Roy Oswalt has demanded a trade. Jon, how's that going to shake out?
While it's logical that Oswalt should go (possibly along with longtime teammate Lance Berkman), there's no guarantee that he will, and there are two very good reasons for this:
So there's no way we can be sure that events in the future can happen. They might, or they might not. We can't make any guarantees. Constantly acknowledging this reality is known as "Morgan Syndrome."
1) There's no guarantee that Astros owner Drayton McLane wants to trade Oswalt, despite Oswalt's wishes; and
2) there's no guarantee that the Astros can find the right trading partner, considering the $31 million remaining on Oswalt's contract through next season, teams' general unwillingness to spend big bucks while also surrendering top prospects, and frankly, no obvious matches.
See: above. And please note that $31 MM for a guy of Oswalt's caliber is chump change for the Yankees. You can probably throw the Red Sox, Giants, Cubs, Nationals, and Mets onto a list (not that the Mets will have any use for him) of teams that would be more than happy to find a way to make a trade for Oswalt work. The Dodgers would be on the list if not for the messy McCourt divorce. I'm sure whichever teams are interested and the Astros will bullshit around the bush about what kinds of deals they're willing to accept for the next few weeks/couple of months, but if Houston is in last place in July, I'm pretty sure he'll move.
In the meantime, Jon, feel free to continuously remind us that there's no way to be absolutely sure what's going to happen in this crazy, wacky, post 9/11 world of ours.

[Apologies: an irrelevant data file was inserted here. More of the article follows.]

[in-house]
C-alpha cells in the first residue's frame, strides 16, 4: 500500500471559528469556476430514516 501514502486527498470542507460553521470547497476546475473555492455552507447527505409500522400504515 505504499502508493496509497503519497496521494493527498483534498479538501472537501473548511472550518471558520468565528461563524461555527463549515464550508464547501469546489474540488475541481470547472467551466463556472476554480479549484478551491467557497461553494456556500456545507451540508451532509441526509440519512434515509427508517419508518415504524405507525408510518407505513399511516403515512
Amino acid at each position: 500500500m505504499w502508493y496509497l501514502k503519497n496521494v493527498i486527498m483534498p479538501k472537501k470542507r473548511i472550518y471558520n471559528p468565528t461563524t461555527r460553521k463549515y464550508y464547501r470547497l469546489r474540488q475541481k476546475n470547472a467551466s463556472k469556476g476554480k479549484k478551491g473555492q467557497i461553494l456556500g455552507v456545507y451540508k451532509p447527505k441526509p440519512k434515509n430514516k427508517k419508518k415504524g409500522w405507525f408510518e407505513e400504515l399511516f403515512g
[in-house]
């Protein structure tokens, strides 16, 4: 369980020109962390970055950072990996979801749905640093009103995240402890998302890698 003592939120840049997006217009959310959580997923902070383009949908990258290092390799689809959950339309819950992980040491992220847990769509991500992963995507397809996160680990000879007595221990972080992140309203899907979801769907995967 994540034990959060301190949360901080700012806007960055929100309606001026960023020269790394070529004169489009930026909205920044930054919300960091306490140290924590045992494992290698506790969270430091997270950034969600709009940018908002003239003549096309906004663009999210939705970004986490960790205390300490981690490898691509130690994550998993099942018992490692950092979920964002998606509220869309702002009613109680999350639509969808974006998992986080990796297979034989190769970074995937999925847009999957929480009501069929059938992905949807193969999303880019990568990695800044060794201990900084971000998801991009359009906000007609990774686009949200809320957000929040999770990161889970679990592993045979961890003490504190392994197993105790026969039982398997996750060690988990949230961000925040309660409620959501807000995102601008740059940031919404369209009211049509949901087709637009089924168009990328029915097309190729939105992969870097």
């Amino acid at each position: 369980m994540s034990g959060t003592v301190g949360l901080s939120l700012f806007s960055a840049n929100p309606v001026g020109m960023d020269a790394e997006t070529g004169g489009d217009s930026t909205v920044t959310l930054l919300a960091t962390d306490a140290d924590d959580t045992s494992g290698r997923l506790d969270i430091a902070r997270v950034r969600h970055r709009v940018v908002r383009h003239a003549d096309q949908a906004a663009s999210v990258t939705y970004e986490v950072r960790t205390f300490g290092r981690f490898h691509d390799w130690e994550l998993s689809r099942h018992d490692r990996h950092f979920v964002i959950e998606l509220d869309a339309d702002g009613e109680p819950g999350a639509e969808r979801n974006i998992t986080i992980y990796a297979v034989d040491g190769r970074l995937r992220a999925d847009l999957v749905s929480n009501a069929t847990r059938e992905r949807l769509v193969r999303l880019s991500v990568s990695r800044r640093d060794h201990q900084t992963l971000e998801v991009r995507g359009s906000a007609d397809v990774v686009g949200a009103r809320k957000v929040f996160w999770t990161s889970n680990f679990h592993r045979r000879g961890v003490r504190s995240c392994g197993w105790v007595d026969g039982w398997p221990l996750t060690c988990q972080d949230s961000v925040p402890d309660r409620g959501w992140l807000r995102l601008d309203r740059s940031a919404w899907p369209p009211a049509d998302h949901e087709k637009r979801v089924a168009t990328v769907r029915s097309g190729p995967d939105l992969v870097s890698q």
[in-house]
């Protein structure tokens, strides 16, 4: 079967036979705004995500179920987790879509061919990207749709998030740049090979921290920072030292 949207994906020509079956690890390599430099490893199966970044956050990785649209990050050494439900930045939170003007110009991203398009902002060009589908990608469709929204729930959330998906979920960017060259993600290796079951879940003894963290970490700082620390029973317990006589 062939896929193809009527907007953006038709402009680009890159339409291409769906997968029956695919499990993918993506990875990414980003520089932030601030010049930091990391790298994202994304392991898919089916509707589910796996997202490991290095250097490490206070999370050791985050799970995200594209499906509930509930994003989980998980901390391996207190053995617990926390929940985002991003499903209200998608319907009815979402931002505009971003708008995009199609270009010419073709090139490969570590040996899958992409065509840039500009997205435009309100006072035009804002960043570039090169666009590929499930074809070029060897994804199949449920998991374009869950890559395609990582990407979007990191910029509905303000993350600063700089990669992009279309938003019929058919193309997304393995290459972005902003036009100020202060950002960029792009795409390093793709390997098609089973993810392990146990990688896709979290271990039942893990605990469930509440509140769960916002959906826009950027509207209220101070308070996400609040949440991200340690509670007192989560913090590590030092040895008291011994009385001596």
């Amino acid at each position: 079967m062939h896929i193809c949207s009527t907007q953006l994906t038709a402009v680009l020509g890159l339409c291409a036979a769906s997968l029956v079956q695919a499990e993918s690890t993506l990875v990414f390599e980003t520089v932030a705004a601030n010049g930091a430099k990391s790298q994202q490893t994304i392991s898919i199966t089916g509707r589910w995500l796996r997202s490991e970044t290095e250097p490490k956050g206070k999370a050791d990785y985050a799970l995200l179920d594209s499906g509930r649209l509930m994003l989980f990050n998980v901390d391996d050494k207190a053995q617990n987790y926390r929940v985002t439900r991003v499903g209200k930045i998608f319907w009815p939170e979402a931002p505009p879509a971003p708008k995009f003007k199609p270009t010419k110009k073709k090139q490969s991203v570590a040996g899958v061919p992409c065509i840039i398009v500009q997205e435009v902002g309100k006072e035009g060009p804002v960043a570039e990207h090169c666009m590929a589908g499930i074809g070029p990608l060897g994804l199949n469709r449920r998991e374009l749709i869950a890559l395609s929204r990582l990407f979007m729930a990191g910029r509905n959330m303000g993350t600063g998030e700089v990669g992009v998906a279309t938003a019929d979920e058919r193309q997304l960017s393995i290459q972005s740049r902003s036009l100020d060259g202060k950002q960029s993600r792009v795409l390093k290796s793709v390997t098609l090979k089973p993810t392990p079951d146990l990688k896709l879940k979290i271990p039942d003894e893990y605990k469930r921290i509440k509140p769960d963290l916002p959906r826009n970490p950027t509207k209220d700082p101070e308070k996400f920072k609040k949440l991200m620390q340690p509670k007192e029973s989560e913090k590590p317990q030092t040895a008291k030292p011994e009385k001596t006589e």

Monday, May 31, 2010
Roy Oswalt has demanded a trade. Jon, how's that going to shake out?
Sunday, May 30, 2010
From Pete Prisco's article about overrated and underrated NFL players:
The word isn't very nice, but let's face it: There are a lot of things overrated.
There's sushi, the first snow, New Year's Eve, Bruce Springsteen, Julia Roberts and dark beers.
Oh, and plenty of NFL football players.
By contrast, there are also a lot of underrated things. Some of them are: The first bite of pizza, a hot shower, a cold beer after a round of golf and tree-ripe peaches.
Oh, and plenty of NFL football players.
Now THAT'S sportswriting!
Labels: Appreciating a Good Wine
Friday, May 28, 2010
Seriously, sports media- give it a goddamn motherfucking rest. This is not basketball, where height is usually integral to one's performance. This is not football, where height is a huge asset for QBs, WRs, CBs, and DEs. This is not boxing or MMA. This is a sport where players on opposing teams make physical contact with one another about once every 40 games. This is a sport where being short provides a key advantage to a hitter (smaller strike zone) and doesn't exact hurt a second baseman's ability to field ground balls cleanly. Hell, soccer has way more physical contact in it than baseball, and short guys thrive there as high paid/high profile finishers. Wayne Rooney and Lionel Messi are both like 4'7". Pedroia deserves plenty of press for being a good player. He deserves absolutely none because of his height. Let's keep it that way. Right after I tear apart this article that some clown named Tim Brown wrote for Yahoo.
Pedroia stands tall for Boston
There was a time when the soul of the Boston Red Sox would be found within broad shoulders and towering frames, amid men who filled the role as they did the uniform.
Men who were complete and total assholes, like Ted Williams and Jim Rice.
Now there’s Dustin Pedroia.
Such deft juxtaposition! My head is spinning. Also- Pedroia is the only short star the Red Sox have ever had in their 100+ year history.
So, the organization leans a little more toward Kevin Youkilis and, of course, to Pedroia, who might not fill the uniform, but does the role as the new soul of the Red Sox.